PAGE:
JJ Jiang Brings Artistic Vision to Cary
A Chinese-American artist finds inspiration where the waters converge.
By CHRISTINA COOKE
Photo by Lisa Gotwals
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“This is my hometown,” says JJ Jiang, indicating a watercolor of a town in southeast China at Cary’s Village Art Circle gallery and studio. In the painting, small wooden boats with blue awnings fill a canal edged by thatched-roof buildings. In the distance, trees peek over garden walls. The palette is warm but muted, the mood quiet and calm.
Although Jiang hasn’t lived in Suzhou since he left for college, the town’s spirit — embodied for him by its water — has infused his life and art ever since.
“Water is emotional and spiritual,” he says. “It’s inseparable from my culture, my living experience, and my memory.”
A North Carolina resident for the past 17 years, Jiang lives primarily in Cary, though in 2005 he purchased a second home in Oriental, to be closer to the ocean. Professionally, he splits his time between architectural illustrations and his true passion, fine art — landscapes and figures in watercolor and oil.
In April 2013, Jiang opened the Village Art Circle in downtown Cary to further the cause of art in his community. In addition to featuring the work of 19 member-artists from the Triangle area, the space hosts classes and art-related gatherings.
Most people associate creativity more with Raleigh and Durham, Jiang says, and they don’t realize the artistic talent that Cary possesses. “We just haven’t formed a force to change people’s perceptions,” he says. “If we have more galleries, and they collaborate to foster more art-related things, we might be able to change that impression. We want to have a renaissance here in Cary.”
Jiang was born in Suzhou in 1962, four years before the start of the decade-long Great Proletarian Cultural Revolution in the People’s Republic of China. Growing up, he saw bloody gang fights in the streets and heard the unceasing wail of sirens as Mao Zedong tried to enforce Communism across the land. As part of his education, Jiang and his classmates were often sent out to help workers in the fields and factories. In search of solace, the young artist would retreat to a corner of his house, where he drew, painted, and read and wrote poetry.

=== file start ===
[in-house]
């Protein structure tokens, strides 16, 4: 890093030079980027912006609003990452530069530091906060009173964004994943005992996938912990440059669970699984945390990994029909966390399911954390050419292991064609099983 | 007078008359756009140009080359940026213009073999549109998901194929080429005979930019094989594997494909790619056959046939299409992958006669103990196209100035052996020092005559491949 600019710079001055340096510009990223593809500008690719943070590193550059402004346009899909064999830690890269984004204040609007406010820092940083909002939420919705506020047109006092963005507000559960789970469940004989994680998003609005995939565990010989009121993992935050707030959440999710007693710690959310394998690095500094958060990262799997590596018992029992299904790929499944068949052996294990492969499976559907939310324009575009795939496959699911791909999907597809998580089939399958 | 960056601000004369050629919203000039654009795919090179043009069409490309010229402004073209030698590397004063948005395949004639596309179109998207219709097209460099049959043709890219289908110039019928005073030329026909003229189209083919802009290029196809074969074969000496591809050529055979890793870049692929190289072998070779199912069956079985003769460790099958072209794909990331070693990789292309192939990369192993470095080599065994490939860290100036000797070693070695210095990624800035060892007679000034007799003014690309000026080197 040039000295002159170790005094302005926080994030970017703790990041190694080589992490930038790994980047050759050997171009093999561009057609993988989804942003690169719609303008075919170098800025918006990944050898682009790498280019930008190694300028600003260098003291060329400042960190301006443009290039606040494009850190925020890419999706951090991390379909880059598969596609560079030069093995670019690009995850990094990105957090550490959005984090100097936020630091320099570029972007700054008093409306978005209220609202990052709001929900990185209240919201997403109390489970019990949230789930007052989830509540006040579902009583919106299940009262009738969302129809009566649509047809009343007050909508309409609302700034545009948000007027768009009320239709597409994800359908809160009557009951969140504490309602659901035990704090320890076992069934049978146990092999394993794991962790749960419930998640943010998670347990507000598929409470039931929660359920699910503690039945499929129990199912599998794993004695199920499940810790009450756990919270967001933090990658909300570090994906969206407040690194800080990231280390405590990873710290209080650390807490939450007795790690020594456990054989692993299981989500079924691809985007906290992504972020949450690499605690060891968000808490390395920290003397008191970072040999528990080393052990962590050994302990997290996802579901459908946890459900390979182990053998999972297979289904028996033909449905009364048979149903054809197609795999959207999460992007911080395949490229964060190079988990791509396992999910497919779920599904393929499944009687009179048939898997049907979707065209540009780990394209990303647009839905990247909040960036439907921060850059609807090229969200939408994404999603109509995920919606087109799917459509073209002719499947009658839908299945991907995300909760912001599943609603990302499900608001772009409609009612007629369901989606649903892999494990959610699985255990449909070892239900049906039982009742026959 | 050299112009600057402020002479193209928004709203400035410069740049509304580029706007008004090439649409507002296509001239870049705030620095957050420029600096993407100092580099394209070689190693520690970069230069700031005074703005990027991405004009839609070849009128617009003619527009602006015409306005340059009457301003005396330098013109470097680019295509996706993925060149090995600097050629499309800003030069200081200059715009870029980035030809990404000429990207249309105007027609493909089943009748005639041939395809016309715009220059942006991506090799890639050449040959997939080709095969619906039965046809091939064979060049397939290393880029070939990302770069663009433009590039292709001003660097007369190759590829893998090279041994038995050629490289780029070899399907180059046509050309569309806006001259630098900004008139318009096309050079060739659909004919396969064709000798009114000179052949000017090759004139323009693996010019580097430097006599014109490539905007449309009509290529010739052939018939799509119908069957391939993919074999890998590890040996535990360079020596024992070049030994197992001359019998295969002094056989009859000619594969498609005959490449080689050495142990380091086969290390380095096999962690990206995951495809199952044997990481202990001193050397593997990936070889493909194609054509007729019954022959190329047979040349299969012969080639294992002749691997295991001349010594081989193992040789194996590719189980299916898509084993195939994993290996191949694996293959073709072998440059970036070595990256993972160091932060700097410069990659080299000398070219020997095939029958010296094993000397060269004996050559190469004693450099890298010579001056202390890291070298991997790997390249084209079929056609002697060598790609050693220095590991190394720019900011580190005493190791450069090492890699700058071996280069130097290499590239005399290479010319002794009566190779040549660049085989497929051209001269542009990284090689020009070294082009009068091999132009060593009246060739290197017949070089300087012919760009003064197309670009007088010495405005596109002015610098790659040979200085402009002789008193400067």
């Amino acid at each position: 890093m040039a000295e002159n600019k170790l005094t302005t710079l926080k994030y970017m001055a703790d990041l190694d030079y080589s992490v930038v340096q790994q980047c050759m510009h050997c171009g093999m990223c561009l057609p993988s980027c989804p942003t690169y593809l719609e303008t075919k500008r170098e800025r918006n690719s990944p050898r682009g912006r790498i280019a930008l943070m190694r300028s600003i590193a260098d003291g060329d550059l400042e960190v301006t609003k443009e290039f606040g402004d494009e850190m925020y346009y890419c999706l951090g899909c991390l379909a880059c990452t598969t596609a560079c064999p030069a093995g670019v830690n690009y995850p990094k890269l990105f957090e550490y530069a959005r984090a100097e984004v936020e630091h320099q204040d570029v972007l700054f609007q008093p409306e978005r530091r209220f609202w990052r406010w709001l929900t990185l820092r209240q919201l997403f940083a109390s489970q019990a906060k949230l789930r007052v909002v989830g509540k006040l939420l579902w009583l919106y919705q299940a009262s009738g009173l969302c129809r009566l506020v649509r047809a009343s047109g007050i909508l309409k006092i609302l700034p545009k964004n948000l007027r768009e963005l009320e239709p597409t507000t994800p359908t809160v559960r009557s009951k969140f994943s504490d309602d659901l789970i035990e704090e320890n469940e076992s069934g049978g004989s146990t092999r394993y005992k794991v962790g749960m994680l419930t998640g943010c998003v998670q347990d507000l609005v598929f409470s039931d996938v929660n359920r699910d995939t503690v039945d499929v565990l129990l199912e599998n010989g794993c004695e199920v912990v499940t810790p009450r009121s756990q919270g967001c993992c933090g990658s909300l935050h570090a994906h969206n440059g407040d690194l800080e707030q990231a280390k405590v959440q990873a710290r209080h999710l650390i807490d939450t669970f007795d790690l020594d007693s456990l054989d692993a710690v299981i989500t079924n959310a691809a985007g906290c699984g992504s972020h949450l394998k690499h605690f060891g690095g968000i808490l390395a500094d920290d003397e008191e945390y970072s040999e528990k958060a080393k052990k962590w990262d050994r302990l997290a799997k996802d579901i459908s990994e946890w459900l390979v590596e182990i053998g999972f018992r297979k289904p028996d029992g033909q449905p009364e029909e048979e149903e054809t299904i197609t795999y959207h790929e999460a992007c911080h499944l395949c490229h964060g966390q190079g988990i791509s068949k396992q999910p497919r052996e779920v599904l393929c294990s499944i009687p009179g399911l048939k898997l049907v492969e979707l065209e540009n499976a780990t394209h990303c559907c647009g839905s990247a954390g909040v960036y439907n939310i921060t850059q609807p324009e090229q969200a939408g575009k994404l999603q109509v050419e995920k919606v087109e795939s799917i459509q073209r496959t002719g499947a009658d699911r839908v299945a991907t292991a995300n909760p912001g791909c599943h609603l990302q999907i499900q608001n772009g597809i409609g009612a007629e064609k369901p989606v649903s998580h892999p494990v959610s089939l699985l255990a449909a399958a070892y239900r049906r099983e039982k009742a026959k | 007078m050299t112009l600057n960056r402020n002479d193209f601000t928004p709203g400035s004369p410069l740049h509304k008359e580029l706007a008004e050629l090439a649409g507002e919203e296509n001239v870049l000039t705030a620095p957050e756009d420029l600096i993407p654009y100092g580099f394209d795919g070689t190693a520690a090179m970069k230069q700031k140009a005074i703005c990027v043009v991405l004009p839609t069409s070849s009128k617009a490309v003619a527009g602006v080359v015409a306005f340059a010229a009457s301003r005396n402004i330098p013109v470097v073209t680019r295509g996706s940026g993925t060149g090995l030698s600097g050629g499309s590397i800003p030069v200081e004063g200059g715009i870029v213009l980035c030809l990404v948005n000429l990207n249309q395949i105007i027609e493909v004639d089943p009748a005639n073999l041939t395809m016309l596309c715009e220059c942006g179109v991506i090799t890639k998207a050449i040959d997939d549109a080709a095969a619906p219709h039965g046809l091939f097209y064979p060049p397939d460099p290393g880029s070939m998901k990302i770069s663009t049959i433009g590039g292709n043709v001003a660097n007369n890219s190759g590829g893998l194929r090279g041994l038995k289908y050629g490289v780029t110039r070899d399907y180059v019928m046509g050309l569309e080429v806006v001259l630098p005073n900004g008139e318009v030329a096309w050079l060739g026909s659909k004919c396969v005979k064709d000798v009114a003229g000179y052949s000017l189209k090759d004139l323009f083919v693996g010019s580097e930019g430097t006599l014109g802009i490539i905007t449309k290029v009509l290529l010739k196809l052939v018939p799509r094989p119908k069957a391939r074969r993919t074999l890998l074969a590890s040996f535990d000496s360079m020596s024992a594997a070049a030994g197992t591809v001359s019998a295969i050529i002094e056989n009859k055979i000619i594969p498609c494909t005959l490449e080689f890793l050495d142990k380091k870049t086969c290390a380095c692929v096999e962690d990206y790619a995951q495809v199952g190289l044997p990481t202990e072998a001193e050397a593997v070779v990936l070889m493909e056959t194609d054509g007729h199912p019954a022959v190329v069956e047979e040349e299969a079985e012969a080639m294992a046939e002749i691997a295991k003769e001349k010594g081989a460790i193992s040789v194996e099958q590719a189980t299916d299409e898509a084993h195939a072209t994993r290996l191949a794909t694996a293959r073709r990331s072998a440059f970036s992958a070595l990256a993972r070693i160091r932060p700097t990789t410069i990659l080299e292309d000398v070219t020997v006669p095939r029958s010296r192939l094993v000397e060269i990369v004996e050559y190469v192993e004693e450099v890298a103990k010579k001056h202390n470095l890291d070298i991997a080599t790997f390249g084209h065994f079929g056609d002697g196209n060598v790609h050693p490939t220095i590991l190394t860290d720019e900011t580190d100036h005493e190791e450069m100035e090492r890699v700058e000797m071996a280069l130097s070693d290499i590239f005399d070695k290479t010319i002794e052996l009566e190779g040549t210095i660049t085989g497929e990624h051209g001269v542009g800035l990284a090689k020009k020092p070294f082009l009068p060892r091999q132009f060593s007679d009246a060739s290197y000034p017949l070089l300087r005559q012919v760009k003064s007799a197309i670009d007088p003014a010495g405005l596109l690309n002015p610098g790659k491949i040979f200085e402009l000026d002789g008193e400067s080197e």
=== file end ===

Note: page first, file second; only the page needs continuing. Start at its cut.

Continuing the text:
“It sheltered me from the chaos outside,” he says.
Jiang pursued architecture in college and graduate school in hopes of making a living in an art-related field. He met Sue, a New York native who would become his wife, when they were both teaching at Huaqiao University. The couple lived for three years in New York and then for four in Hong Kong, where Jiang worked for one of the most influential firms in Asia.
In 1997, they moved back to the States — to Cary, near some of Sue’s relatives. It was a tough adjustment for Jiang at first, but now North Carolina feels like home. “I’m really a local now,” he says. “Now I go back to China, and I don’t quite fit in anymore. My hometown has 6 or 7 million people. It’s an overwhelming scale.”
North Carolina, on the other hand, has natural beauty and the geographic range of both mountains and ocean. Plus, Jiang has been able to move away from full-time architecture and pursue his own art here, and the slower pace engenders creativity. During his visits to Oriental, he walks on the beach, goes fishing, and lies on the pier, looking up at the sky.
“Creativity doesn’t come to you when you’re rushed; it comes to you when you’re quiet, at peace,” he says. “When you can listen to your inner voice.”
As an artist, Jiang is constantly evolving. When he was younger, he admired Western culture and art and did not hold China’s in particularly high regard. As he’s aged, though, he has developed a deep appreciation for the Chinese aesthetic. Now, in his work, he strives to integrate the East and West, symbolized for him by the waters of his new home, Oriental, and his old home, Suzhou. “I want to converge the two waters,” he says. “It’s a must. It’s something unique I can offer the world.”